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Todd Portune: Hamilton County Stadium Fund Running Dry

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May 11, 2012; Cincinnati, OH, USA; Cincinnati Bengals owner Mike Brown watches work outs during mini camp at Paul Brown Stadium in Cincinnati, OH. Mandatory Credit: Frank Victores-US PRESSWIRE
May 11, 2012; Cincinnati, OH, USA; Cincinnati Bengals owner Mike Brown watches work outs during mini camp at Paul Brown Stadium in Cincinnati, OH. Mandatory Credit: Frank Victores-US PRESSWIRE

It is a well-known fact around the Tri-State area that the Bengals and Reds have two fantastic stadiums and were able to have them built because of the Hamilton County tax dollars. I am no lawyer or specialist in the field of budgets or taxes, but the deal is a bit one-sided. Not only this, but it is so one-sided towards the professional teams that last July the Wall Street Journal called the Bengals/Hamilton County stadium deal "one of the" in the history of professional sports. To put it bluntly, whether you agree or not, Paul Brown Stadium is bleeding the city dry.

In a recent article on, Hamilton County Commissioner Todd Portune has proposed a new plan to solve the deficit in the county fund that pays for the Bengals and Reds stadiums. The basics of this plan are for the city to borrow money (that is never a good plan) "against future sales tax revenues, defer payments on projects and provide equally for the Reds and Bengals, despite the Bengals' lease calling for more tax dollars (emphasis mine)." In short, the fund that pays for the stadiums will fall short in 2013 with a $13.2 million deficit, and in 2014 that deficit more than doubles to $30 million dollars.

Some have taken Portune's new plan as a way of walking out on the county's contract with the Reds and Bengals, such is the case with fellow Commissioner Greg Hartmann who, in response to Portune's plan, stated, "Todd, here we go again...Walking away from these leases is just fantasyland."

Regardless of how you feel concerning the stadium deals, it is a fact that the stadiums have put undue hardships on the city by forcing it to close county service programs because of funds being slashed, and has generally put the city in a hard economic period because it cannot pay for the stadiums and deal with the issues that any city must face (i.e. road maintenance, public school systems, police force, etc.).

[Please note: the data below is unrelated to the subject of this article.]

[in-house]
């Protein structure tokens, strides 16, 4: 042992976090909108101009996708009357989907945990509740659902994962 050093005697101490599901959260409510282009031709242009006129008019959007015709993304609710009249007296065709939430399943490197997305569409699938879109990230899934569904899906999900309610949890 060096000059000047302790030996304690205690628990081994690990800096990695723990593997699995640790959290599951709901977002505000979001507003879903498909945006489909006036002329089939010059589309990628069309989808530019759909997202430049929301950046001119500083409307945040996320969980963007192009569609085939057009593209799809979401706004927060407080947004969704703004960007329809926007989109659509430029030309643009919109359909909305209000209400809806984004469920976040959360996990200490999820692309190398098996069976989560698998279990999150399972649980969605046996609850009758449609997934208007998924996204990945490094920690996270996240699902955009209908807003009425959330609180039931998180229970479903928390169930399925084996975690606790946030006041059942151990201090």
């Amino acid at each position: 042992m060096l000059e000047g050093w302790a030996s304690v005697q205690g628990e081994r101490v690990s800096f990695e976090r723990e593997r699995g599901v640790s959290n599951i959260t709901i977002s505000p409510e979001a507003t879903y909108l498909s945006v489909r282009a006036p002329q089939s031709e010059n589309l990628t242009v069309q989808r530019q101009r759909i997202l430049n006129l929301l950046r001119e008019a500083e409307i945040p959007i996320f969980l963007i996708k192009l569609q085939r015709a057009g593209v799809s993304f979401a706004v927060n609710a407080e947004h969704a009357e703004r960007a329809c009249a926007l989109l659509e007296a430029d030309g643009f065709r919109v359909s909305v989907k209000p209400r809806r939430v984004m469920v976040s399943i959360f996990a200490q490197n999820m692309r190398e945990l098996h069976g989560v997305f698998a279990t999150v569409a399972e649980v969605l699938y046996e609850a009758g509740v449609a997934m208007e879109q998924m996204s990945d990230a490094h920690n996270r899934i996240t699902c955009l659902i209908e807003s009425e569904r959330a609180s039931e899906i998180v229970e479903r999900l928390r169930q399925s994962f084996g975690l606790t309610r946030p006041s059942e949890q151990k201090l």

The opposite side of this coin, though, is that the city was a "willing participant" in the negotiations and you "can't blame the Bengals at all for negotiating the most favorable deal they can." The stadium deals are just like the old saying, "It takes two to tango;" one side cannot be blamed for the problem, and you have to take into account both sides of the story.

Let's be honest with each other and say that if the Bengals had won a Superbowl, or even a playoff game, since the inauguration of this deal, the stadium deal might not be an issue. Note that I said "might" and not "wouldn't," because it is easy to focus on a horrible deal when one of the promises made by Mike Brown is that he would create a playoff team in Cincinnati and do everything in his power to help the Bengals be continually competitive in the NFL. Needless to say, this has not happened and Bengals fans, prior to the 2011 season (and probably until halfway through the season), were very upset because Brown has only given Cincinnati three winning seasons since the signing of this deal. Add to this that Brown is notoriously stingy with the cap room he has available and his overall apathy towards spending money of any sort (indoor practice facility, free agents, or re-signing current players to long-term contracts) and the intense emotions from fans are exacerbated to the point that they wish Brown would have moved the team when he threatened to in the late 1990's.

In response to Portune's proposal, Bengals lawyer Stuart Dornette discredited Portune on every point and put the blame on the county for making bad financial moves, compounded by a national economic downturn, that put itself in this situation. The Bengals are consistently one of the most profitable teams in the NFL and capable of paying for the stadium's renovations, like a new High-Def video screen, but because they made the deal of the century, the county is stuck with a tab it cannot pay. Mike Brown was not named Executive of the Year in 2011 for nothing; Brown is a very smart owner and businessman, and the choices that he is making on the field are turning into wins and a promising future for the Bengals franchise. On the other hand, what happens if the city goes bankrupt because of the price it has had to pay for the Bengals' and Reds' stadiums? Will there even be any fans left to cheer on their hometown teams?